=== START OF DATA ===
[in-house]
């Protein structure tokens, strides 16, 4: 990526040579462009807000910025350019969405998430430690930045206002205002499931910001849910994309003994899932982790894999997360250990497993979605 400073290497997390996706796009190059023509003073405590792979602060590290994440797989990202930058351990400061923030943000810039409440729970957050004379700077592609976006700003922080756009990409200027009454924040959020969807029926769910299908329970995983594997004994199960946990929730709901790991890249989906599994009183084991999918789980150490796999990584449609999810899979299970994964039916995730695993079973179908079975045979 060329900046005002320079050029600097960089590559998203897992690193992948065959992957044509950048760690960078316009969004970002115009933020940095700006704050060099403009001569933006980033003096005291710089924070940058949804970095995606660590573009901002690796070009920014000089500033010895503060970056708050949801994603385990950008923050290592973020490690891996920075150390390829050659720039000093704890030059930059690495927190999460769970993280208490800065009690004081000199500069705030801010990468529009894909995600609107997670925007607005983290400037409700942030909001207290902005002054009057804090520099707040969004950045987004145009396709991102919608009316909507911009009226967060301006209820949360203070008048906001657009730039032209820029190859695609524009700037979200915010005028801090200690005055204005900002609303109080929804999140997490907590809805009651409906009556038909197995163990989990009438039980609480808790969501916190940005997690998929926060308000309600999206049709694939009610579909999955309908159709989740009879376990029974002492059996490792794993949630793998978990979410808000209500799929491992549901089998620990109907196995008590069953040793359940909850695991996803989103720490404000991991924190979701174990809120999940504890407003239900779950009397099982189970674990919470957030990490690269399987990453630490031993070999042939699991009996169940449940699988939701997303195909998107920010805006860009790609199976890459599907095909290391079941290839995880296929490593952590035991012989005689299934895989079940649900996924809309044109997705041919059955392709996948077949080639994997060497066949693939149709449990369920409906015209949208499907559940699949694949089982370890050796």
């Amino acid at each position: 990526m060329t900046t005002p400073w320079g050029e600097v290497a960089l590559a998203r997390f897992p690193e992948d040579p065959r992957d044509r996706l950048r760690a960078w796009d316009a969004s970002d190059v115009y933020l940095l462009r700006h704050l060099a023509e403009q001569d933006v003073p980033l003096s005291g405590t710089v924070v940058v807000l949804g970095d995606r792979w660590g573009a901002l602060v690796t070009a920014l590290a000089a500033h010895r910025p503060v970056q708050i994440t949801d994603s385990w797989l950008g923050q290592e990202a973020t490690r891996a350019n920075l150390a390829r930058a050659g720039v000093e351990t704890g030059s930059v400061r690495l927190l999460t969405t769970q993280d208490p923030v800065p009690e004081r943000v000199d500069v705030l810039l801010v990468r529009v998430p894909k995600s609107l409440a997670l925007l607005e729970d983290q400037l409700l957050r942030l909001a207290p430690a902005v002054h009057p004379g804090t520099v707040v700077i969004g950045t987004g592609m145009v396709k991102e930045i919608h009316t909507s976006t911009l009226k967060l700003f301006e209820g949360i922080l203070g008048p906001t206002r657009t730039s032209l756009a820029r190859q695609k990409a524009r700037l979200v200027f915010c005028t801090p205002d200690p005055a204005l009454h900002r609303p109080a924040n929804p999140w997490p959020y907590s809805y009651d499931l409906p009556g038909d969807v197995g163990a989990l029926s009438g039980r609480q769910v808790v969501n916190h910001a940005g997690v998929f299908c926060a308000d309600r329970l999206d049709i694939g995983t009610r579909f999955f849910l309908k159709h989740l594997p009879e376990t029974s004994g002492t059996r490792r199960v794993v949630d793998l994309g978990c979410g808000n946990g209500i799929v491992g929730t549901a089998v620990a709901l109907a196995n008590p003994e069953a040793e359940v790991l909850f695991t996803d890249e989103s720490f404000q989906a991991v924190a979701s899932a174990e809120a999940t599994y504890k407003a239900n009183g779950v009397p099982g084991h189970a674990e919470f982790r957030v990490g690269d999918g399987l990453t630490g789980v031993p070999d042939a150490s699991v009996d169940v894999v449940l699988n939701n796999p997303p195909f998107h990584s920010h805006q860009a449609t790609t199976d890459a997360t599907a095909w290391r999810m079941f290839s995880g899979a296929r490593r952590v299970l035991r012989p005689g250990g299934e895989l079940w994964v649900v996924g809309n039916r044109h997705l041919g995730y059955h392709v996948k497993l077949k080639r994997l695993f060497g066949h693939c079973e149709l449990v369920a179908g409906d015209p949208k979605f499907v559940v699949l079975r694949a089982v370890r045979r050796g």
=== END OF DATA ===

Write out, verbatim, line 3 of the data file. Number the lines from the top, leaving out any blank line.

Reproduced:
């Amino acid at each position: 990526m060329t900046t005002p400073w320079g050029e600097v290497a960089l590559a998203r997390f897992p690193e992948d040579p065959r992957d044509r996706l950048r760690a960078w796009d316009a969004s970002d190059v115009y933020l940095l462009r700006h704050l060099a023509e403009q001569d933006v003073p980033l003096s005291g405590t710089v924070v940058v807000l949804g970095d995606r792979w660590g573009a901002l602060v690796t070009a920014l590290a000089a500033h010895r910025p503060v970056q708050i994440t949801d994603s385990w797989l950008g923050q290592e990202a973020t490690r891996a350019n920075l150390a390829r930058a050659g720039v000093e351990t704890g030059s930059v400061r690495l927190l999460t969405t769970q993280d208490p923030v800065p009690e004081r943000v000199d500069v705030l810039l801010v990468r529009v998430p894909k995600s609107l409440a997670l925007l607005e729970d983290q400037l409700l957050r942030l909001a207290p430690a902005v002054h009057p004379g804090t520099v707040v700077i969004g950045t987004g592609m145009v396709k991102e930045i919608h009316t909507s976006t911009l009226k967060l700003f301006e209820g949360i922080l203070g008048p906001t206002r657009t730039s032209l756009a820029r190859q695609k990409a524009r700037l979200v200027f915010c005028t801090p205002d200690p005055a204005l009454h900002r609303p109080a924040n929804p999140w997490p959020y907590s809805y009651d499931l409906p009556g038909d969807v197995g163990a989990l029926s009438g039980r609480q769910v808790v969501n916190h910001a940005g997690v998929f299908c926060a308000d309600r329970l999206d049709i694939g995983t009610r579909f999955f849910l309908k159709h989740l594997p009879e376990t029974s004994g002492t059996r490792r199960v794993v949630d793998l994309g978990c979410g808000n946990g209500i799929v491992g929730t549901a089998v620990a709901l109907a196995n008590p003994e069953a040793e359940v790991l909850f695991t996803d890249e989103s720490f404000q989906a991991v924190a979701s899932a174990e809120a999940t599994y504890k407003a239900n009183g779950v009397p099982g084991h189970a674990e919470f982790r957030v990490g690269d999918g399987l990453t630490g789980v031993p070999d042939a150490s699991v009996d169940v894999v449940l699988n939701n796999p997303p195909f998107h990584s920010h805006q860009a449609t790609t199976d890459a997360t599907a095909w290391r999810m079941f290839s995880g899979a296929r490593r952590v299970l035991r012989p005689g250990g299934e895989l079940w994964v649900v996924g809309n039916r044109h997705l041919g995730y059955h392709v996948k497993l077949k080639r994997l695993f060497g066949h693939c079973e149709l449990v369920a179908g409906d015209p949208k979605f499907v559940v699949l079975r694949a089982v370890r045979r050796g």